Does Insurance Cover Rehab Treatment?
Figuring out if your insurance covers your addiction rehab services can sometimes be even harder than making the decision to attend treatment in the first place. Constant legislative shifts, changes to the industry itself, and different company policies and updates mean that there is no uniform answer to how or if health insurance coverage will cover the cost of treatment for addiction services.
But we’ve got your back. There are a few basic steps you can take before showing up to treatment to make sure you know your insurance covers rehab and, if it doesn’t, that you understand exactly how much you’ll owe in the end.
By the end of this article, you’ll know:
- How health insurance covers drug and alcohol treatment.
- To contact your insurance provider to find out what percentage of treatment is covered and what’s in network.
- Drug rehab programs often have caring employees that can help decipher your insurance and how it works with their facility.
- Alternative ways to pay for substance use treatment.
Finding Out What Insurance Will and Won’t Cover
To start, know that insurance won’t cover 100% of your addiction treatment. You’ll probably have a co-pay and/or deductible to pay first before your insurance kicks in. Even after that, your insurance provider will probably only pay a percentage of certain treatments. Once you’ve reached your out-of-pocket maximum for the year, your insurance will pay 100%.
Let’s go over some rehab insurance coverage basics to help you answer the questions, “Does my insurance cover rehab, and if so, how much will owe out-of-pocket?”
Types of Insurance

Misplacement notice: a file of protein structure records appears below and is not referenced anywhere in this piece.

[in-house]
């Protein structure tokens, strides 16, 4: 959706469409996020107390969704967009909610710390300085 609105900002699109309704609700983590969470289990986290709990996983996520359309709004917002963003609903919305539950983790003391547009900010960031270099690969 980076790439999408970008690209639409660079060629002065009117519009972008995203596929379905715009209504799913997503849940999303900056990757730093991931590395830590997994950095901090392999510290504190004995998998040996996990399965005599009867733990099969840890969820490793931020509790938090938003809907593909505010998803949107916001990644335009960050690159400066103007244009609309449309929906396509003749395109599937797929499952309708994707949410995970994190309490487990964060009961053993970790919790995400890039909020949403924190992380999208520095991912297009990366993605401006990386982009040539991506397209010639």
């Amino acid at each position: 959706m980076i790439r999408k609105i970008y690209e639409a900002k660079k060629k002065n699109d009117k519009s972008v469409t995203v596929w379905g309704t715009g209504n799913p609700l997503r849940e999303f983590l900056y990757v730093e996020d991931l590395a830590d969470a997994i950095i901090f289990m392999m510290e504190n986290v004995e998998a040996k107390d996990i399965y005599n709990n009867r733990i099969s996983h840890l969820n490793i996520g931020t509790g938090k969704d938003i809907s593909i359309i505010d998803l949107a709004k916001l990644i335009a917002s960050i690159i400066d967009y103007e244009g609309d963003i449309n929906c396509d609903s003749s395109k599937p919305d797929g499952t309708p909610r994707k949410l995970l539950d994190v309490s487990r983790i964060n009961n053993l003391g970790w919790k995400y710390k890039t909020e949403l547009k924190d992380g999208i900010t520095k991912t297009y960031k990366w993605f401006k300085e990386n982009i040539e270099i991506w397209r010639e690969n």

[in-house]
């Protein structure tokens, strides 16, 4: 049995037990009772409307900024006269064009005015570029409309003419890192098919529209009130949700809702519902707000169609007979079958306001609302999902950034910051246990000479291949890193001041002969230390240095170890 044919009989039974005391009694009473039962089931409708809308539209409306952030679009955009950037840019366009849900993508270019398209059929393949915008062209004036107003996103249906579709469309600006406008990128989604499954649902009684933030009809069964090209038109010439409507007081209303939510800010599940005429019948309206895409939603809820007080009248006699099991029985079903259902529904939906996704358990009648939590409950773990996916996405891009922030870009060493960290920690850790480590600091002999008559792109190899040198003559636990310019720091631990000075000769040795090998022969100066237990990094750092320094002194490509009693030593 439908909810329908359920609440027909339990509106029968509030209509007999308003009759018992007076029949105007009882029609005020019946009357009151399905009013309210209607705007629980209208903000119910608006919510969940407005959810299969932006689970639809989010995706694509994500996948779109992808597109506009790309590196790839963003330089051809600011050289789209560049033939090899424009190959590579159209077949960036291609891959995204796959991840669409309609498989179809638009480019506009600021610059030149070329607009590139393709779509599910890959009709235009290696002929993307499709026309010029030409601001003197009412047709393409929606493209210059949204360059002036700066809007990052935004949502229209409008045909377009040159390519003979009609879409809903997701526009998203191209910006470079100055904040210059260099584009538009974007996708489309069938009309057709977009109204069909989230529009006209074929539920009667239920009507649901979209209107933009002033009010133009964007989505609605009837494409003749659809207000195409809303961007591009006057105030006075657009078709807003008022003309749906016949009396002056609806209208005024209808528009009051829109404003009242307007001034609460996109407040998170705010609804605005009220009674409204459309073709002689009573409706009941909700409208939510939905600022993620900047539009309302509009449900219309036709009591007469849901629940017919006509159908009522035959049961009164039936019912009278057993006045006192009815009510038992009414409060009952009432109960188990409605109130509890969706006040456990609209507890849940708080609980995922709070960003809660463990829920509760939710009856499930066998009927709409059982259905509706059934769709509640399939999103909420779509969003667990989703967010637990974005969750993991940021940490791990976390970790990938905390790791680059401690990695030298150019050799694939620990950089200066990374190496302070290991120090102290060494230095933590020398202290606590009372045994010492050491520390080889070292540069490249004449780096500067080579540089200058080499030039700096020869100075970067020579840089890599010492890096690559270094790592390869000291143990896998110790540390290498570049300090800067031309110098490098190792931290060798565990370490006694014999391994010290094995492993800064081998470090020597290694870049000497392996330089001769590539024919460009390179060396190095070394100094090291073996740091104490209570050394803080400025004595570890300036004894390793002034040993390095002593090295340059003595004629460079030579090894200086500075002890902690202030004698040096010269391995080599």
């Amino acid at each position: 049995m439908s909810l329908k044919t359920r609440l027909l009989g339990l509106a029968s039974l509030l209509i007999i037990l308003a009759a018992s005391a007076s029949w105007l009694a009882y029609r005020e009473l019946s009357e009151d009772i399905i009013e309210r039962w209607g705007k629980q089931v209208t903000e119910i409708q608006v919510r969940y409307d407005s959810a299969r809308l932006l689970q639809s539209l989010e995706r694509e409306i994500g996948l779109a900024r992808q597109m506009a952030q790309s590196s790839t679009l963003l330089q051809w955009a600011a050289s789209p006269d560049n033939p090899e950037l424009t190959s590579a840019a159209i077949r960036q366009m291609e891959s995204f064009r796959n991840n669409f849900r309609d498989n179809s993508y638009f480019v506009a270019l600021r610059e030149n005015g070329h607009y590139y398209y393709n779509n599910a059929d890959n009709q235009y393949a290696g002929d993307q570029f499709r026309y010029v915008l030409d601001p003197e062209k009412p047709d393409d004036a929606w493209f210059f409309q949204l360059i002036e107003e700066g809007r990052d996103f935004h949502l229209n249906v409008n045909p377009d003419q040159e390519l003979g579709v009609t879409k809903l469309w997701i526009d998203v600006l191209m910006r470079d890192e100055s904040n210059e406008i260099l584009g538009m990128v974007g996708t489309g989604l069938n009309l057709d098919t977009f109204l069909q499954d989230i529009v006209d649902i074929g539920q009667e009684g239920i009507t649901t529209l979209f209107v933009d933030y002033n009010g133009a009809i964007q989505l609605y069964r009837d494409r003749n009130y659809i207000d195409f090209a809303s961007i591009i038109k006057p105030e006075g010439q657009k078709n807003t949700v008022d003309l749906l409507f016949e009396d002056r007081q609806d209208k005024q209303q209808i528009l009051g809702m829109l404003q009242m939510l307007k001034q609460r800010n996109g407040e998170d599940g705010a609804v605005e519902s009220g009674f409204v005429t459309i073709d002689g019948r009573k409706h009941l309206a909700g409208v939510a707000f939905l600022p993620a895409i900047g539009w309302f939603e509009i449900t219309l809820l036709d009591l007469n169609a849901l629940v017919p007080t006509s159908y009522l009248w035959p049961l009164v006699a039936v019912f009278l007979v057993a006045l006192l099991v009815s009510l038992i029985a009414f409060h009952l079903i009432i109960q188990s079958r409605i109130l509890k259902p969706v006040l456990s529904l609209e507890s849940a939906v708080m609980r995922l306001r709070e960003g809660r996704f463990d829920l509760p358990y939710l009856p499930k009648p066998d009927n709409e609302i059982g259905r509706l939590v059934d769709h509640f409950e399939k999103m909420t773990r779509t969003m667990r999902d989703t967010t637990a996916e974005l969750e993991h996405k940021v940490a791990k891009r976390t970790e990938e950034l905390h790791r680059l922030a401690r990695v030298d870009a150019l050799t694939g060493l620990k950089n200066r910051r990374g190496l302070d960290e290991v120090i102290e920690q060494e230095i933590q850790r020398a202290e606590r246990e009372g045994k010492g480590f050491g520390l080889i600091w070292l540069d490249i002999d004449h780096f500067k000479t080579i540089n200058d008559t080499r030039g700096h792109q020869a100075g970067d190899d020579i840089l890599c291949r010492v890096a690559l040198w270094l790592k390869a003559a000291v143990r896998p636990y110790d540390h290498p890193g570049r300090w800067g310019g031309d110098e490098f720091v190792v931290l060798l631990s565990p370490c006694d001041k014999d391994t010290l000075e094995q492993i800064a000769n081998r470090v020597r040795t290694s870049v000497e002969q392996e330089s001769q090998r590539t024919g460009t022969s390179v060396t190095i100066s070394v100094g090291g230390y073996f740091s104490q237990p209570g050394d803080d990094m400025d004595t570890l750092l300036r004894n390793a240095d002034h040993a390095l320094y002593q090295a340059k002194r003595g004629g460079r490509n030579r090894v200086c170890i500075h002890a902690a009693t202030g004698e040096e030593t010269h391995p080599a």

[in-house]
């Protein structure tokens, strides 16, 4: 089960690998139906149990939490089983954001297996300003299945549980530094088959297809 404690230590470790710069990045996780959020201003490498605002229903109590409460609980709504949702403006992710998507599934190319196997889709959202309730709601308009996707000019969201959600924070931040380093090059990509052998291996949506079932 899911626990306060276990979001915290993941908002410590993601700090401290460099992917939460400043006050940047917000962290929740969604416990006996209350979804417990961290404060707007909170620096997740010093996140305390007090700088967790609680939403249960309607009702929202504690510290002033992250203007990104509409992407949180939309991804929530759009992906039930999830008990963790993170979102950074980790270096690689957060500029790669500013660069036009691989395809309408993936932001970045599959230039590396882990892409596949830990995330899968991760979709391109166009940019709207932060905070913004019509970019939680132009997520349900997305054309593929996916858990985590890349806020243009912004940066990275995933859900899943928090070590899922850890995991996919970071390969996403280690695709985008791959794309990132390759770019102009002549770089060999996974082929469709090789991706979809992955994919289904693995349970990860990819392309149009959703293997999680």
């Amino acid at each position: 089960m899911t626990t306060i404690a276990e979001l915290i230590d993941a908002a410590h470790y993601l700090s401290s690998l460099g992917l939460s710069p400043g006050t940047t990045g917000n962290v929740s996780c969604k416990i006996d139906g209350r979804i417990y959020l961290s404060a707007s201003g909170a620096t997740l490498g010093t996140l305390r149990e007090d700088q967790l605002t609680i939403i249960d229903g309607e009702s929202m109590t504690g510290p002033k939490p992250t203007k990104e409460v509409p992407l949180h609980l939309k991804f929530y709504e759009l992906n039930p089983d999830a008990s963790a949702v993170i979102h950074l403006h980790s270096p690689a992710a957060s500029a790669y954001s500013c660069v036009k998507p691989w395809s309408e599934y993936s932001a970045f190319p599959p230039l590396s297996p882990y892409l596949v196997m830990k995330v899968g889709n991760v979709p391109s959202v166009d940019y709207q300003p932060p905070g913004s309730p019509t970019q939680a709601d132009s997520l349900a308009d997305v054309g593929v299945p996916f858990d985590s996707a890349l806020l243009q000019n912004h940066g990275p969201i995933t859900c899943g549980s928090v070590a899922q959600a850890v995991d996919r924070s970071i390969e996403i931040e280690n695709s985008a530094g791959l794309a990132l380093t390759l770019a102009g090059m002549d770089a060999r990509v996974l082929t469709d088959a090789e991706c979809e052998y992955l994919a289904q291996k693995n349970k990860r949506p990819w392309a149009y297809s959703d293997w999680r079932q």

There are 2 main types of insurance coverage offered in the United States, with various subcategories within them. These are:
- Public insurance. This includes government-assistance and government-provided health coverage programs like Medicare and Medicaid. Qualifying for these programs is often dependent on an individual’s age, income, and health or disability status.
- Private insurance. These are group insurance plans provided by an employer, organization, or chosen by an individual through the Affordable Care Act (ACA) marketplace.
Public Insurance and Substance Abuse Treatment
Medicare and Medicaid are both programs funded by state and federal governments that provide treatment coverage and assistance to vulnerable populations. However, these 2 programs typically pertain to different groups of people.
What Is Medicare?
Medicare is a federal health insurance program that is available for:
- Seniors (65 years old and older).
- People with certain disabilities.
- People with permanent kidney failure.
Most (though not all) Medicare beneficiaries are provided with hospital care without having to pay monthly premiums. This level of coverage is called Medicare Part A (Hospital Insurance). Generally, this includes inpatient treatment for drug and alcohol use as well.
To qualify for Medicare Part B, which also provides coverage for outpatient treatment and doctor’s services, beneficiaries must pay monthly premiums.
All people with Medicare coverage will still have to pay the co-insurance rate, co-payment, and annual deductible when applicable.
What Is Medicaid?
Medicaid is a government assistance program catering to millions of Americans including:
- Low-income adults.
- Individuals receiving supplemental security income (SSI).
- Qualifying pregnant women.
- Children (through the Children’s Health Insurance Program, or CHIP).
- Some elderly people.
- People with disabilities.
Eligibility for Medicaid is largely based on financial need; however, other factors apply as well. Medicaid is managed by states under federal guidelines.
Both Medicare and Medicaid provide some insurance coverage for rehab. However, many private rehabilitation centers do not accept Medicaid.
Private Insurance and Substance Abuse Treatment
People that do not qualify for public insurance or prefer more customizability over their coverage can choose insurance offered by private companies.
Group insurance is a form of private insurance usually provided by an employer or organization. When individuals in a group pool their money together, it enables insurance companies to provide more coverage for routine health checkups and emergencies, with relatively low amounts paid monthly by each individual.